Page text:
“Gimme Shelter” received restoration for it’s 30th year anniversary in 2000 and in 2009, the film was given its High Definition treatment by the Criterion Collection as it was released on Blu-ray.
The film would feature the Rolling Stones as they viewed footage from the free concert and then the viewer would see band member’s reactions to what happened that night but also hear from callers to a radio station of what transpired at the event. We do get to see some good with the Rolling Stones performing at Madison Square Garden and working on the recording of “Brown Sugar” and “Wild Horses” in Alabama.
And then we see footage of how the free concert was planned, the negotiation of having the concert at the Altamont Speedway by attorney Melvin Belli and then to the actual day of the concert at the Altamont Speedway featuring hippies/flower children galore. Some who are excited, to some who are just drugged out and their minds are just way out there. Things that were not so surprising as similar activity has been seen at the Monterey International Pop Music Festival from 1967 and months earlier at the Woodstock Music & Art Fair in August 1969.
But unlike Woodstock, Altamont was unorganized. Where 100,000 were expected, there were over 300,000 people who showed up.
A concert in which the motorcycle gang known as The Hells Angels would be hired for $500 worth of beer to protect the stage and the equipment since there was no security or barriers in place. With the excited (and stoned out) crowd pushing towards the stage, the Hells Angels (which many were drunk) were ready to defend their area and were quick to use their pool cue sticks on the audience.
What we see from this 1970 documentary is music festival that featured little peace and just a cloud of violence in which bands such as the Burrito Brothers and the Jefferson Starship were unable to play. As a matter of fact, Jefferson Starship vocalist Marty Balin was knocked out by the Hells Angels and the altercation and fights are featured in the documentary. Even organizers and bands who were slotted to perform such as The Grateful Dead were quick to make the decision not to play after they heard of the incident with Jefferson Starship.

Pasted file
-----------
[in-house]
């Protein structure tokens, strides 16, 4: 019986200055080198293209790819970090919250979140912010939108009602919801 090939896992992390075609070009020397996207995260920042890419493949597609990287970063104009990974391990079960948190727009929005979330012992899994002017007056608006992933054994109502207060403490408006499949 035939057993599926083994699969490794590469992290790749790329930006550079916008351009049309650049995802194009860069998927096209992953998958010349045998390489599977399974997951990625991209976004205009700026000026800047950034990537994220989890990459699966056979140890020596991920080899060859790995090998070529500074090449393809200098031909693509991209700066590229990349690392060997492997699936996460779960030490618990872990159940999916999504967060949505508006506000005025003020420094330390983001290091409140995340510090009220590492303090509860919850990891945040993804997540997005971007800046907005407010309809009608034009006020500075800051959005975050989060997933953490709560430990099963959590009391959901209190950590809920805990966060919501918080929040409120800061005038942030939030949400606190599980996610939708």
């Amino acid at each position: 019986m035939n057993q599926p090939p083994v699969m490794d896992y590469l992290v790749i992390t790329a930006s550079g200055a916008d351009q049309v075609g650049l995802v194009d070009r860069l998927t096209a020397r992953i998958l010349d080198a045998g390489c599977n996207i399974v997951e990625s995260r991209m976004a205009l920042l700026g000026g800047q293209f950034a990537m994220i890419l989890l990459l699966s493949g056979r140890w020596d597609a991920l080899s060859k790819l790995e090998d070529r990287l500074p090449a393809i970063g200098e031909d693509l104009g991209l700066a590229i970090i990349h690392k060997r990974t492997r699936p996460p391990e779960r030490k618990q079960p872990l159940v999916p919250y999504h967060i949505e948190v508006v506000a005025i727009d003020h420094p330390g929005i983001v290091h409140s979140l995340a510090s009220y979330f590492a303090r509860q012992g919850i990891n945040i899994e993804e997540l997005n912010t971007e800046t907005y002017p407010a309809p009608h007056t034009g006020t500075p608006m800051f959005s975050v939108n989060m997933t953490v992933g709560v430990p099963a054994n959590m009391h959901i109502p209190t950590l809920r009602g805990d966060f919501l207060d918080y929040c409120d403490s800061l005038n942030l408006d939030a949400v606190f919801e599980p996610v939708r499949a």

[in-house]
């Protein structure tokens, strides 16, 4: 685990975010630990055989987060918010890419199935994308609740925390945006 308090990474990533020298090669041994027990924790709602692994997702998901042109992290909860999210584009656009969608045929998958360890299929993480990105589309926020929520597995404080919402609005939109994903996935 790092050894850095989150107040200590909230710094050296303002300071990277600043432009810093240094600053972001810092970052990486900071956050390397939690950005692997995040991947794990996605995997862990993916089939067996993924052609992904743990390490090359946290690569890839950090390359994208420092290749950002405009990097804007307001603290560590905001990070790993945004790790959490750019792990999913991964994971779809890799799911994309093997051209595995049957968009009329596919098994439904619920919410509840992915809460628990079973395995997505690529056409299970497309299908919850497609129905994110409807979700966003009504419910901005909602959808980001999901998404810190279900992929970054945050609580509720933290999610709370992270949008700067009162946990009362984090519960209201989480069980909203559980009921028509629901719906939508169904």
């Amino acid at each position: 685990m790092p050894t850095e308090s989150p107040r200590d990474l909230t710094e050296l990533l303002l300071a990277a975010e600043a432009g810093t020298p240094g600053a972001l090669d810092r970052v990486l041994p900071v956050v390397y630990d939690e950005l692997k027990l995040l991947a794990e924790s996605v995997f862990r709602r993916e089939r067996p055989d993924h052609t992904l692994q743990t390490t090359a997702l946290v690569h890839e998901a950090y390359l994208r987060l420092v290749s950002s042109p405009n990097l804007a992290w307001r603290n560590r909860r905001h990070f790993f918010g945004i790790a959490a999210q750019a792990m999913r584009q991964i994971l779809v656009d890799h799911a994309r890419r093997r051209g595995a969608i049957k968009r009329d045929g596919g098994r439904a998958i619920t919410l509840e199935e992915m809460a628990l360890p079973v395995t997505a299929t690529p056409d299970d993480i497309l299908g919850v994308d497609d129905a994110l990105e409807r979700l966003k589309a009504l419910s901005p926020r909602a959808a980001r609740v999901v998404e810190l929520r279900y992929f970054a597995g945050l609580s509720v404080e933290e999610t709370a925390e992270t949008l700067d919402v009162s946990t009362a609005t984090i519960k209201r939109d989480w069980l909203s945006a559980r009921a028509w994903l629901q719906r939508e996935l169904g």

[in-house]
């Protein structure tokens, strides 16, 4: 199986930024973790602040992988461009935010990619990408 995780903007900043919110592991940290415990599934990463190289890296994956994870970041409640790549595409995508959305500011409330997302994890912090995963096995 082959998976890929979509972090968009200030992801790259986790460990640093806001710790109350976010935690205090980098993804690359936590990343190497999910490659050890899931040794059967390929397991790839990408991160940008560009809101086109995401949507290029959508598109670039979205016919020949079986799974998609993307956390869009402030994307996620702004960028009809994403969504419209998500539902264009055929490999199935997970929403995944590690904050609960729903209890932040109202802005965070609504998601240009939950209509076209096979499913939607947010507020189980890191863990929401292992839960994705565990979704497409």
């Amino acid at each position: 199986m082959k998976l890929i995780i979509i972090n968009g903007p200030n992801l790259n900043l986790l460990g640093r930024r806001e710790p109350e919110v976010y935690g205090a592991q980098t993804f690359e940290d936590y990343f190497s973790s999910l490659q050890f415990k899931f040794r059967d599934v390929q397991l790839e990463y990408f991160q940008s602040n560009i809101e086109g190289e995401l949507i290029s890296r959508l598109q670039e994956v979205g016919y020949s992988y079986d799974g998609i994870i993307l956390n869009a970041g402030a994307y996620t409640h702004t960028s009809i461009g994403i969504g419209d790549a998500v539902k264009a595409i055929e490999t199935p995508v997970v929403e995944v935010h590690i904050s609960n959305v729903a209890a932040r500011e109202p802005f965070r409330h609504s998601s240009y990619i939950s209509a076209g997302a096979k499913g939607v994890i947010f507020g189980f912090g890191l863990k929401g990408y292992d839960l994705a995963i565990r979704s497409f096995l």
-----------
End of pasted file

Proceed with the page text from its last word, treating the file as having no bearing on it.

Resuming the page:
As we see how chaotic the events transpired at the event, we then see the Rolling Stones (the final band of the night) perform and try to perform but the violence was just too chaotic and we eventually see footage of the death of Meredith Hunter. An audience member who was high on meth at the time and tried to pull out a gun but was stopped by his girlfriend, but during the chaos, he was stabbed by a Hells Angel member and then kicked and beaten by the gang members.
The concert ended the ’60s and it was the end of the Hippie-era, a decade that was supposed to be about peace and love was a decade of the death of JFK, Martin Luther King, the Vietnam War and unfortunately, a decade that could not end peacefully for a music event.